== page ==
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dc.contributor.authorHui, Cang
dc.contributor.authorMcGeoch, Melodie A.
dc.date.accessioned2009-08-15T09:18:43Z
dc.date.available2009-08-15T09:18:43Z
dc.date.issued2007
dc.identifier.citationHui, C. & McGeoch, M.A. (2007) Modeling species distributions by breaking the assumption of self-similarity. Oikos, 116: 2097-2107.en
dc.identifier.issn0030-1299en
dc.identifier.urihttp://hdl.handle.net/123456789/417
dc.description.abstractSpecies distributions are commonly measured as the number of sites, or geographic grid cells occupied. These data may then be used to model species distributions and to examine patterns in both intraspecific and interspecific distributions. Harte et al. (1999) used a model based on a bisection rule and assuming self-similarity in species distributions to do so. However, this approach has also been criticized for several reasons. Here we show that the self-similarity in species distributions breaks down according to a power relationship with spatial scales, and we therefore adopt a power-scaling assumption for modeling species occupancy distributions. The outcomes of models based on these two assumptions (self-similar and power-scaling) have not previously been compared. Based on Harte’s bisection method and an occupancy probability transition model under these two assumptions (self-similar and power-scaling), we compared the scaling pattern of occupancy (also known as the area-of-occupancy) and the spatial distribution of species. The two assumptions of species distribution lead to a relatively similar interspecific occupancy frequency distribution pattern, although the spatial distribution of individual species and the scaling pattern of occupancy differ significantly. The bimodality in occupancy frequency distributions that is common in species communities, is confirmed to a result for certain mathematical and statistical properties of the probability distribution of occupancy. The results thus demonstrate that the use of the bisection method in combination with a power-scaling assumption is more appropriate for modeling species distributions than the use of a self-similarity assumption, particularly at fine scales.en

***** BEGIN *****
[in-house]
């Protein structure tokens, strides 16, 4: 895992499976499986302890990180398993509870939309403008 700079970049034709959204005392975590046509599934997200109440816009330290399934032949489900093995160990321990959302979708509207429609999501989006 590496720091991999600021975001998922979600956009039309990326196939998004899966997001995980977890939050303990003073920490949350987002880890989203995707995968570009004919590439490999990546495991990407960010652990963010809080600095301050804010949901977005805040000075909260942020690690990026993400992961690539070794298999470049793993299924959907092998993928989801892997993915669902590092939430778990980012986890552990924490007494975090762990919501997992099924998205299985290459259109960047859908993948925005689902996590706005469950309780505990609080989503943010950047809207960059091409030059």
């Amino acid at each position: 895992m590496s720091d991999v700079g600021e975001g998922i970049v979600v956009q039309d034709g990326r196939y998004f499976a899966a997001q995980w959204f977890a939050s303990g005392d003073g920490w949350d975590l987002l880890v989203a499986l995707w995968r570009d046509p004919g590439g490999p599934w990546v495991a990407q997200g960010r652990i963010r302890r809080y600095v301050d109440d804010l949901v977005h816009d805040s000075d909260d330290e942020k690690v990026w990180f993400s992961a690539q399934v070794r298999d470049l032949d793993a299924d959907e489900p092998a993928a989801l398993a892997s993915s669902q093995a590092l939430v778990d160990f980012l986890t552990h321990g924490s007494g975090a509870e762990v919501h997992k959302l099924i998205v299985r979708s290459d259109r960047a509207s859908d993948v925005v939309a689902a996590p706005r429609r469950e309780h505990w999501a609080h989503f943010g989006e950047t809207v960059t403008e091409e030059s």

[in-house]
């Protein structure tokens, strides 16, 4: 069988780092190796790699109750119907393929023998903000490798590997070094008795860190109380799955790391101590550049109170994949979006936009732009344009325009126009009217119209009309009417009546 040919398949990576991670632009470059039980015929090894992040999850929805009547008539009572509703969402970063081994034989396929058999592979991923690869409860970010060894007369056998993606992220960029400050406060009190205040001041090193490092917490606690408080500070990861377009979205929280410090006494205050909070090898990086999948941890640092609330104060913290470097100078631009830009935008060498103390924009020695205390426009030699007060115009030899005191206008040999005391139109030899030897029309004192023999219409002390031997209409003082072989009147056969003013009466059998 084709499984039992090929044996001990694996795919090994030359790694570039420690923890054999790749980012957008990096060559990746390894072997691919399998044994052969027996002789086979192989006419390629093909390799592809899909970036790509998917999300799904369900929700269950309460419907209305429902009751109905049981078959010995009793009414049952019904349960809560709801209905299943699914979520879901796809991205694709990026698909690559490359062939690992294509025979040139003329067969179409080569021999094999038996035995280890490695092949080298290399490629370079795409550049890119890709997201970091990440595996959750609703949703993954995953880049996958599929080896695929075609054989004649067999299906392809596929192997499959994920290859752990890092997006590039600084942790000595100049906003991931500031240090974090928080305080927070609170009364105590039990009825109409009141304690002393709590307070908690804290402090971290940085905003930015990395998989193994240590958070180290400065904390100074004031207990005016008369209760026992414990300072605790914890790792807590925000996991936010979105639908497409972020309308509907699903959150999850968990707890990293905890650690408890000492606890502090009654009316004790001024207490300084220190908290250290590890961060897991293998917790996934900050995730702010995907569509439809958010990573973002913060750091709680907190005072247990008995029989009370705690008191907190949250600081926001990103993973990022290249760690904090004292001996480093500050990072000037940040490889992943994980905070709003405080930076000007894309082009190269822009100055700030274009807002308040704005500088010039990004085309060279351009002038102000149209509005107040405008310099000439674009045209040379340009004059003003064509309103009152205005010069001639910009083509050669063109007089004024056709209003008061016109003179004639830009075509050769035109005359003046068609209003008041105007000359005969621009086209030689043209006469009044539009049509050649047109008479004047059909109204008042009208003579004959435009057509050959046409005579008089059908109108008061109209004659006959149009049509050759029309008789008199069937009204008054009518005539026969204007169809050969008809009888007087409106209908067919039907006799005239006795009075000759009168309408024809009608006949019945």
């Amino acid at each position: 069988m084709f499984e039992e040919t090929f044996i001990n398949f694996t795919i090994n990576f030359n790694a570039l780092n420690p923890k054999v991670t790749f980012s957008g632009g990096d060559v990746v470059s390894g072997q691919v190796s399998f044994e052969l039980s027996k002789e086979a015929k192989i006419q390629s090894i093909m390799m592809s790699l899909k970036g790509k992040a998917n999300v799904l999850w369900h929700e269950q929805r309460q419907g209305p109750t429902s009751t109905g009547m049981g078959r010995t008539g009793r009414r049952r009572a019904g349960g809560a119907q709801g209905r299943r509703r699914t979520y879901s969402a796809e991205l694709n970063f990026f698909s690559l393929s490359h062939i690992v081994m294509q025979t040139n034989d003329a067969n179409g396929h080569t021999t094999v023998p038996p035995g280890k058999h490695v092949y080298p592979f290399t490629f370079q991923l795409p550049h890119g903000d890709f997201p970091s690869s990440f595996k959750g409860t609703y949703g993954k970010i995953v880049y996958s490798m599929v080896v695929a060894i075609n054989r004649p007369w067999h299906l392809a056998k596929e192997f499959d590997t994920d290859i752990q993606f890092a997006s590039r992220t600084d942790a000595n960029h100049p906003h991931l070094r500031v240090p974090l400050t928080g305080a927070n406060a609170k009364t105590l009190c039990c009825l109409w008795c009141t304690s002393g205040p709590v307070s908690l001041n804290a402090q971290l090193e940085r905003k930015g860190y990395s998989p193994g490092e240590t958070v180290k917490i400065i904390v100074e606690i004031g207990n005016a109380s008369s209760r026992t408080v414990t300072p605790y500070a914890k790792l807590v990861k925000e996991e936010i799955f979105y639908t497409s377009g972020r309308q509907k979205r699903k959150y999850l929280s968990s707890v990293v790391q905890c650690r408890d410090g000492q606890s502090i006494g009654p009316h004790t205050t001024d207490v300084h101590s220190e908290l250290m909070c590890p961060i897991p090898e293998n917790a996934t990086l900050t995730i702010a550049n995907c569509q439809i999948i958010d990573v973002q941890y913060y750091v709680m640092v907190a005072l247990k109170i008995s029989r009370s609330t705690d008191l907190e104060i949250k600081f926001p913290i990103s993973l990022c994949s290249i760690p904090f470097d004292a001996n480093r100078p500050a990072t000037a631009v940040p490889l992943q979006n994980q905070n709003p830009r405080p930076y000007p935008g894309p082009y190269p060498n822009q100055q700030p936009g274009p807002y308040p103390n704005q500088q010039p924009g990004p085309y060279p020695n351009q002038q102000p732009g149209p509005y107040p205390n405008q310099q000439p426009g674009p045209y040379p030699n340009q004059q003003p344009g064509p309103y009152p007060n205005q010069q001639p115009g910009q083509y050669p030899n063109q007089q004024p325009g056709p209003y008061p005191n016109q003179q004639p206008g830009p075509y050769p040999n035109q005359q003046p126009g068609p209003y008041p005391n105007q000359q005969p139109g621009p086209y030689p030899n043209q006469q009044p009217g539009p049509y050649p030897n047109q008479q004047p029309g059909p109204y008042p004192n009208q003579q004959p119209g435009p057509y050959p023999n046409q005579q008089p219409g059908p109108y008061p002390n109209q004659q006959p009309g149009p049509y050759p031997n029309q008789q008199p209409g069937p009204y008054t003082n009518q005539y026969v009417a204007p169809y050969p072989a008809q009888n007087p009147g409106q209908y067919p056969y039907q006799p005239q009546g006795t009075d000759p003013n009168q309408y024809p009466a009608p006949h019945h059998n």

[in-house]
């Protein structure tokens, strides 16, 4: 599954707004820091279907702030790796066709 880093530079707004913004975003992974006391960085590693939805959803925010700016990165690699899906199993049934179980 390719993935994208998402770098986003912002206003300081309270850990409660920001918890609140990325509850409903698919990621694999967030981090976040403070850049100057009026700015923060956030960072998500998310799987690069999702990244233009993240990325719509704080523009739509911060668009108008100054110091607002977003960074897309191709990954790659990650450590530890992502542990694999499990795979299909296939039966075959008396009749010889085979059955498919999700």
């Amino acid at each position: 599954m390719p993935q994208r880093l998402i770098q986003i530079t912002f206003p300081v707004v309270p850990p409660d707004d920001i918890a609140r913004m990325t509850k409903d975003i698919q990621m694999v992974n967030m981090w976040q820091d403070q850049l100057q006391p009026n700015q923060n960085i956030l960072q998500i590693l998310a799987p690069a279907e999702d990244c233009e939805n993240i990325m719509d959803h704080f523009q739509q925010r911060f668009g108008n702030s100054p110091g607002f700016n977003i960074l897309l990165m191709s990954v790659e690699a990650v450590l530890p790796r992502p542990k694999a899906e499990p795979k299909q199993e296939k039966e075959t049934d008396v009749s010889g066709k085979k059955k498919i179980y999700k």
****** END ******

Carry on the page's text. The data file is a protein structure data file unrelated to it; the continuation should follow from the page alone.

dc.description.sponsorshipthe DST-NRF Centre of Invasion Biology for financial support.en
dc.format.extent370166 bytes
dc.format.mimetypeapplication/pdf
dc.language.isoenen
dc.subjectSelf-similarityen
dc.subjectOccupancy frequency distributionen
dc.titleModeling species distributions by breaking the assumption of self-similarityen
dc.typeJournal Articlesen
dc.cibjournalOikosen
dc.cibprojectLarge-scale patterns in diversityen


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